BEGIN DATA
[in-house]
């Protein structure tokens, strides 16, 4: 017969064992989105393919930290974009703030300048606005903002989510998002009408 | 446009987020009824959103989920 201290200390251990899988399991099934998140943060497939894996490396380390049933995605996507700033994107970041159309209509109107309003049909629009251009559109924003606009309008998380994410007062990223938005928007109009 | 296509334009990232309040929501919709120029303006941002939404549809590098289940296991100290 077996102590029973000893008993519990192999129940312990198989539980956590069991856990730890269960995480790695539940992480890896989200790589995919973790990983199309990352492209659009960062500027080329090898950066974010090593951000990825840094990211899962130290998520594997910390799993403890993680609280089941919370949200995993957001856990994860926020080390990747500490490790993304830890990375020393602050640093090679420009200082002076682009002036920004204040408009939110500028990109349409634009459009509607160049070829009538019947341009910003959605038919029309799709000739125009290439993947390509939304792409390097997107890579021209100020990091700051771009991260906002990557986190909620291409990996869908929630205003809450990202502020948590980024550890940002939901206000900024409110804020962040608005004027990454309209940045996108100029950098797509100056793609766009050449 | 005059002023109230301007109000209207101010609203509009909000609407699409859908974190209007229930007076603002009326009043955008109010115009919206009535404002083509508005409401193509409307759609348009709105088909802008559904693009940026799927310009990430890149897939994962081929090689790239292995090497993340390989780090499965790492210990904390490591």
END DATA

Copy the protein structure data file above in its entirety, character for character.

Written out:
[in-house]
């Protein structure tokens, strides 16, 4: 017969064992989105393919930290974009703030300048606005903002989510998002009408 | 446009987020009824959103989920 201290200390251990899988399991099934998140943060497939894996490396380390049933995605996507700033994107970041159309209509109107309003049909629009251009559109924003606009309008998380994410007062990223938005928007109009 | 296509334009990232309040929501919709120029303006941002939404549809590098289940296991100290 077996102590029973000893008993519990192999129940312990198989539980956590069991856990730890269960995480790695539940992480890896989200790589995919973790990983199309990352492209659009960062500027080329090898950066974010090593951000990825840094990211899962130290998520594997910390799993403890993680609280089941919370949200995993957001856990994860926020080390990747500490490790993304830890990375020393602050640093090679420009200082002076682009002036920004204040408009939110500028990109349409634009459009509607160049070829009538019947341009910003959605038919029309799709000739125009290439993947390509939304792409390097997107890579021209100020990091700051771009991260906002990557986190909620291409990996869908929630205003809450990202502020948590980024550890940002939901206000900024409110804020962040608005004027990454309209940045996108100029950098797509100056793609766009050449 | 005059002023109230301007109000209207101010609203509009909000609407699409859908974190209007229930007076603002009326009043955008109010115009919206009535404002083509508005409401193509409307759609348009709105088909802008559904693009940026799927310009990430890149897939994962081929090689790239292995090497993340390989780090499965790492210990904390490591």